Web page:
To the Garifuna people of the Caribbean coast of Central America, it would seem as though Punta had always existed. Punta, in fact is a traditional Garifuna dance having its particular drumming and singing pattern. From listening to the music and watching the movements of the dancers one can easily conclude that Punta is undoubtedly one of several surviving cultural legacies once introduced into the early Island Carib society by Africans escaping slavery. The escaped Africans were welcome in the Carib communities. In fact, many of them intermarried with the aboriginal Carib/Arawak population giving birth to the hybrid culture of today's Garifuna (plural Garinagu).
While displaying distinctly African physical features the Garinagu speak Garifuna. This (according to anthropologists) is essentially an Amerindian language with occasional "borrowed words" which inevitably found their way into the language along with non-indigenous items and concepts from other cultures. Today, in addition to Garifuna, most Garinagu speak at least one other language (usually the official language of their native country).
Traditional Punta employs various elements of contrast. There are, for instance, several very popular songs but the composers remain virtually unknown. The music is very pleasing and danceable but the themes reflected in the lyrics are not always pleasant. Topics usually include misfortune, ridicule, sexual politics and disaster among others. These songs are usually composed by persons directly involved in particular real situations.
Punta is traditionally a communal exercise hence the call and response nature of the singing encourages active community participation. However it is the drumming that seems to characterize Punta. Garifuna drums, like African drums are made from hollowed tree trunks with cured and dried animal hide stretched over one end of the cylinder, fastened by ropes or vines and tightened with pegs. There are two basic kinds of drums: There is a low-pitched bass drum designed to keep a steady beat and a high-pitched treble drum usually played with a lot more energy and skill in order to provide the musical embellishments. Drummers place their Garifuna drums between the knees and beat them with the bare hands.
The maracas are the only other instruments utilized in traditional Punta.
Depending on the dancers and the circumstances, punta varies from gentle and graceful hip movements of dancers propelled towards and always from each other by "plowing" their toes on the floor, to erotic gyrations and "contact" Punta reminiscent of fertility dances performed in ancient cultures.
While punta continues to exist in its traditional form, innovative Belizean musicians have modified it with a modern commercial sound and dubbed it "Punta Rock. Danced in exactly the same way Punta Rock retains the aggressive beat and the vocal pattern of traditional Punta. However, Punta Rock involves more percussion, musical accompaniment and sophisticated arrangements.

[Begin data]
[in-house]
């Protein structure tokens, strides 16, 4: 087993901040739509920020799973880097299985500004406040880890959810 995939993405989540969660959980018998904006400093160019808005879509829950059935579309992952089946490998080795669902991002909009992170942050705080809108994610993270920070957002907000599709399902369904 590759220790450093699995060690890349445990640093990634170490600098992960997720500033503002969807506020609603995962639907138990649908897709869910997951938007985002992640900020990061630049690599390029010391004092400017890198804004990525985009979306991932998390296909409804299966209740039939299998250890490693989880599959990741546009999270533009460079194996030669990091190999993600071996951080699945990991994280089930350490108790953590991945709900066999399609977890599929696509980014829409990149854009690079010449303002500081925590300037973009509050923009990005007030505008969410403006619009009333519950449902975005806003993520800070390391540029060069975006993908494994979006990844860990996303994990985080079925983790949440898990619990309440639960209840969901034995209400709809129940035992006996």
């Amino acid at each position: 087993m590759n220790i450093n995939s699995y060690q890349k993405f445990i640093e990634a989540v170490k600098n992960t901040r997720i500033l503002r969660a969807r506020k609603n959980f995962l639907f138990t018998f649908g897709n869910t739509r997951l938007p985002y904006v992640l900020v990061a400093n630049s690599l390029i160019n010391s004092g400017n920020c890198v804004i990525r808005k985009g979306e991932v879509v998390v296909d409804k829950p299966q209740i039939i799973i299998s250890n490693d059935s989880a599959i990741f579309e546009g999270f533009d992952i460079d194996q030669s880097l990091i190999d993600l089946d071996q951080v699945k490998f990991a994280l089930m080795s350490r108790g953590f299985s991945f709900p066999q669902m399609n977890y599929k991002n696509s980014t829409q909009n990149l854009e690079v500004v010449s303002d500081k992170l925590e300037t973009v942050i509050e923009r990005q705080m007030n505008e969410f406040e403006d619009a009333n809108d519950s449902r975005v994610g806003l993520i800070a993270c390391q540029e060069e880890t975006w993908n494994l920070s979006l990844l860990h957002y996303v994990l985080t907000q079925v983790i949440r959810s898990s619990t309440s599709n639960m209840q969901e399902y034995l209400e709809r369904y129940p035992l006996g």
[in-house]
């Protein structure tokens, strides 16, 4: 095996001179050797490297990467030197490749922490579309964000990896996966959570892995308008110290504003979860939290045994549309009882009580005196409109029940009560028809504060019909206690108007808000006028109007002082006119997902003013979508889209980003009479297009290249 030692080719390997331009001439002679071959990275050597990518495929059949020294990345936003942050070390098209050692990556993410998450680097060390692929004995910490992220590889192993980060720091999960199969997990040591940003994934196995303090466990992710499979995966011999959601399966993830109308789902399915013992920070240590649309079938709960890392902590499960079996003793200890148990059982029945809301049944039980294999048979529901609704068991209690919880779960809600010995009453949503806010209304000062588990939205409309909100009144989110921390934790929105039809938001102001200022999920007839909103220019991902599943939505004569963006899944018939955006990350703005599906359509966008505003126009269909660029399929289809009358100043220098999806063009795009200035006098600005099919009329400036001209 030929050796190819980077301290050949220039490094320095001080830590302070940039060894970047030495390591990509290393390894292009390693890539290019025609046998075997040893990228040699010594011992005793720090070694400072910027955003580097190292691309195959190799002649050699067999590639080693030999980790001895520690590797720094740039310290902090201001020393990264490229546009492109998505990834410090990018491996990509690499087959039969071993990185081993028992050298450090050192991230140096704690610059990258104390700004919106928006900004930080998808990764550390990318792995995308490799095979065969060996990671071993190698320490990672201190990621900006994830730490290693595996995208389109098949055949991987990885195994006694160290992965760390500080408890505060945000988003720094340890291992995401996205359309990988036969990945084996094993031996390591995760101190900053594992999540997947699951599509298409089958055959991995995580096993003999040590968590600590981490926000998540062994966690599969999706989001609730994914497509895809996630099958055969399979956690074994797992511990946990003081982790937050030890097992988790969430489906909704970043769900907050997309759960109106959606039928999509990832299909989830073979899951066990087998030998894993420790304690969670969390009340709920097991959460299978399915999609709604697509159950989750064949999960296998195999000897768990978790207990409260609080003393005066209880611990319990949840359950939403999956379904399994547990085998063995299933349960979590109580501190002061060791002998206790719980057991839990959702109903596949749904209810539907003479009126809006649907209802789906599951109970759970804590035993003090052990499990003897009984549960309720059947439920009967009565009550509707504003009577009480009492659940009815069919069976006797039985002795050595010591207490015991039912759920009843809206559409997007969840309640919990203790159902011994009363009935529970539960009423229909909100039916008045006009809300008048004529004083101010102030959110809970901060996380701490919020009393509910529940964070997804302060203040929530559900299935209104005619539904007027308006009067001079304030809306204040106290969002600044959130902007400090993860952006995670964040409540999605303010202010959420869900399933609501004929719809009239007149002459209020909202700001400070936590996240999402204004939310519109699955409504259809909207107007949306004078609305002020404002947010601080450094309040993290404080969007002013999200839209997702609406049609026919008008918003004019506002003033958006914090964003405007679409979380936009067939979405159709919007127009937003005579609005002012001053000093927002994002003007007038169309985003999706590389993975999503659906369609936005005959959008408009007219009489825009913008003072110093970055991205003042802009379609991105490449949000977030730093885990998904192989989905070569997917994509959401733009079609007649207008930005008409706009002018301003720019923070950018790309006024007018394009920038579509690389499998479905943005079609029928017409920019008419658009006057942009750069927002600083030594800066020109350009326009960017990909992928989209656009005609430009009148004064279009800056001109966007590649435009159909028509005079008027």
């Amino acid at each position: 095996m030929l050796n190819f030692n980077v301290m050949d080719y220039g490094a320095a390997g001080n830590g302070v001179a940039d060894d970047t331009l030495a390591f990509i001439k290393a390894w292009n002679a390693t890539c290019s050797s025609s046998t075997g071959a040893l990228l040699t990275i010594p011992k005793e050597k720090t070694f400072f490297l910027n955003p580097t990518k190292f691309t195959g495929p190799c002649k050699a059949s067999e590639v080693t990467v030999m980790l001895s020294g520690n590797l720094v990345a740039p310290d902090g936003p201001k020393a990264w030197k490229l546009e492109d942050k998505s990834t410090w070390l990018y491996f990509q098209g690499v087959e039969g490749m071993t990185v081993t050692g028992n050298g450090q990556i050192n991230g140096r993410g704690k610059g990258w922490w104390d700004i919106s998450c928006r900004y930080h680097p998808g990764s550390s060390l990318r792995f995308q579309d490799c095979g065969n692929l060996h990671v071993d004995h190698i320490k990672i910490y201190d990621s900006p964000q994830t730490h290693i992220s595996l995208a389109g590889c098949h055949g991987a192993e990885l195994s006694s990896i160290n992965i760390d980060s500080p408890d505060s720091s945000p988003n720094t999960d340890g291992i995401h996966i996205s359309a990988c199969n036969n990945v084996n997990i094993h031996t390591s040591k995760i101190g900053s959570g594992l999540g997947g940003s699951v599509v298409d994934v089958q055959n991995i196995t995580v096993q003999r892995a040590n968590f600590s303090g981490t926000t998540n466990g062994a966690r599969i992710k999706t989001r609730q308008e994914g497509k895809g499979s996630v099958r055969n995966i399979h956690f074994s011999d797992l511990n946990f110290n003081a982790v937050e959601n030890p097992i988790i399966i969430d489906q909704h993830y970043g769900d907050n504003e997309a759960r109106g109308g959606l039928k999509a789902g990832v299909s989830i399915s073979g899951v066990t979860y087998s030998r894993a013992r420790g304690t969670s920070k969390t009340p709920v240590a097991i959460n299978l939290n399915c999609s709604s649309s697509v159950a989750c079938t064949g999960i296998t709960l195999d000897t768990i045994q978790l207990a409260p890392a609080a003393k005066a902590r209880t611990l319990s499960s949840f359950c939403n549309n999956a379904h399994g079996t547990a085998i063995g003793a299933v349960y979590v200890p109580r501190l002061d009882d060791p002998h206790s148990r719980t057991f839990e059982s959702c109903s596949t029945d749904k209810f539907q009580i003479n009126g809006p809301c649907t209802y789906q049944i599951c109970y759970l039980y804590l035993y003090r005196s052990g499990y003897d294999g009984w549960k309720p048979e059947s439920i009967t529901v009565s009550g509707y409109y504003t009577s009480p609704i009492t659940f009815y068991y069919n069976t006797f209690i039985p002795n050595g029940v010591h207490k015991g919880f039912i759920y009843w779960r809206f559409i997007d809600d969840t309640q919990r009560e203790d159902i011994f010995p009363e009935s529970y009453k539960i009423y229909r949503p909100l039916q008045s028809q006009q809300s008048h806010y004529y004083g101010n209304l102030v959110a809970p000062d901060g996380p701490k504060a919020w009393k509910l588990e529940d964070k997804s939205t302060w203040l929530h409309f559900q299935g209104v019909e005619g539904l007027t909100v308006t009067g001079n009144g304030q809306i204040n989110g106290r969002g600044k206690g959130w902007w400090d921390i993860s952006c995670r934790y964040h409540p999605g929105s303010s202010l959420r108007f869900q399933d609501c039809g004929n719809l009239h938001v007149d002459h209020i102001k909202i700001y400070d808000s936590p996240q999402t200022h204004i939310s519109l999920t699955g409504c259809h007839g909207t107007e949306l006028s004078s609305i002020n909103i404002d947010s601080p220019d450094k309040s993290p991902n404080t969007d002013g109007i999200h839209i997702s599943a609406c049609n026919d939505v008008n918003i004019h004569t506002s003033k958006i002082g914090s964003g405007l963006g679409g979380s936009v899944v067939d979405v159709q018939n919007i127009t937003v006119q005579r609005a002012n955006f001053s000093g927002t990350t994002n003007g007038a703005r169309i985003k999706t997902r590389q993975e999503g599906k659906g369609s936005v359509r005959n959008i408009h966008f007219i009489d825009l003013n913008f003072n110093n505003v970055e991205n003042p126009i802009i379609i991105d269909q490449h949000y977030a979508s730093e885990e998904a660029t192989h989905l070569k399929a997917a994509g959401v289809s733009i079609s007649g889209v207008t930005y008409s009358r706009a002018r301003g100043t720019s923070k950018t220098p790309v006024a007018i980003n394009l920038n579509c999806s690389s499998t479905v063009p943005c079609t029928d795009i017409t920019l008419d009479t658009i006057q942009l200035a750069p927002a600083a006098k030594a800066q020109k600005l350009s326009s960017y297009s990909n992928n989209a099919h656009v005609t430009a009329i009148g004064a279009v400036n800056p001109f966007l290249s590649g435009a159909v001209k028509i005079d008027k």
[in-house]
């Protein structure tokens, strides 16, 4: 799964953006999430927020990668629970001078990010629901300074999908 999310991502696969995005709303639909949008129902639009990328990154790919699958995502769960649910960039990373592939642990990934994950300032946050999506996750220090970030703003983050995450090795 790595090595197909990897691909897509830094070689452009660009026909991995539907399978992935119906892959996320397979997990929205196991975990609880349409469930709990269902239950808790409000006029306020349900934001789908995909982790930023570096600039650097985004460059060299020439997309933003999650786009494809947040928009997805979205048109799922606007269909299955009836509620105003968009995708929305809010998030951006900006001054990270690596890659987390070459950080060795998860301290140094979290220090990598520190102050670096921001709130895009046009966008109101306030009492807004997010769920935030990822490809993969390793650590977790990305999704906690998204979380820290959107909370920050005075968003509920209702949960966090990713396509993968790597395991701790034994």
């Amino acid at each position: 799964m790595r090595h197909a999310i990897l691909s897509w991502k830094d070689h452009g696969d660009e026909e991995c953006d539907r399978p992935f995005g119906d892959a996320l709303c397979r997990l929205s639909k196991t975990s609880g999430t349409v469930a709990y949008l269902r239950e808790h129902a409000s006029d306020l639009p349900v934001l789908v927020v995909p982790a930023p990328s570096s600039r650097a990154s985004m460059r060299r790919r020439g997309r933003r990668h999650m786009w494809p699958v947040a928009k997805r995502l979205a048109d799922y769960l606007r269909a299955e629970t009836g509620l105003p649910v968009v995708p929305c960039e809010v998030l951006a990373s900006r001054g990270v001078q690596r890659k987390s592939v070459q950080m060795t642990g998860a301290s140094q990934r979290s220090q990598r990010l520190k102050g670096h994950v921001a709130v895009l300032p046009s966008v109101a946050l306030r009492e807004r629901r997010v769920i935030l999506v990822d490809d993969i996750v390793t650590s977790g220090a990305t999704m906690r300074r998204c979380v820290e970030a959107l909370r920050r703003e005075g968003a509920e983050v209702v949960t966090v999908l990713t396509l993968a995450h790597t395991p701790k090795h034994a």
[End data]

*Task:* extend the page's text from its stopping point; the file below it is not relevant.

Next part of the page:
This modern sound has gained wider acceptance and has consequently secured for Belize and Belizeans a unique musical identity. A new wave of Belizean composers, musicians and entertainers has emerged. What was once a traditional dance restricted to the rural Garifuna setting has now evolved into a raging dance craze burning up urban dance floors in Belize, Honduras, Guatemala, Mexico, New York, Chicago and Los Angeles, having successfully transcended ethnic and geographical barriers.
The Garinagu are a people living in St. Vincent and along the Caribbean Coast in Belize, Honduras, Nicaragua, and the main land of Guatemala. They are the descendants of Carib, Arawak and West African peoples.
The history of the Garinagu can be traced to shipwrecked slaves from West Africa off the coast of Venezuela in 1635. The surviving slaves found shelter on the island of St. Vincent where they co-existed with the Carib Indians on the island. Over the next 150 years the two peoples intermarried and eventually became the Black Caribs or the Garinagu.
By 1773, the Black Caribs were the majority of the population on St. Vincent. A series of wars took placed between the French and the British ending in a final battle on June 10, 1796. The French and their Carib allies were defeated by the British and they were forced off the island by the British.
The British deposited the Caribs on the island of Roatan, Honduras. Shortly after, the entire marooned population migrated to the mainland of Honduras and allied with the Spanish in the fortress town of Trujillo. Unfortunately, a brief civil war in 1832 found the Caribs on the wrong side and once again many, led by Alejo Beni, were forced to flee to neighboring British Honduras now known as Belize. That event is commemorated as Garifuna Settlement Day, a national holiday on November 19th.
According to tradition, the first Garifuna arrived in then, British Honduras (Belize) and then established villages along Belize's southern coast on November 19th, 1802. This day is now a national holiday in Belize, initiated by Thomas Vincent Ramos, celebrated with drums, dancing and pageantry. Today, there is one town in Toledo - Punta Gorda - that is considered a Garifuna town, and two Garifuna villages - Barranco (the oldest Garifuna settlement in Belize) and tiny Punta Negra.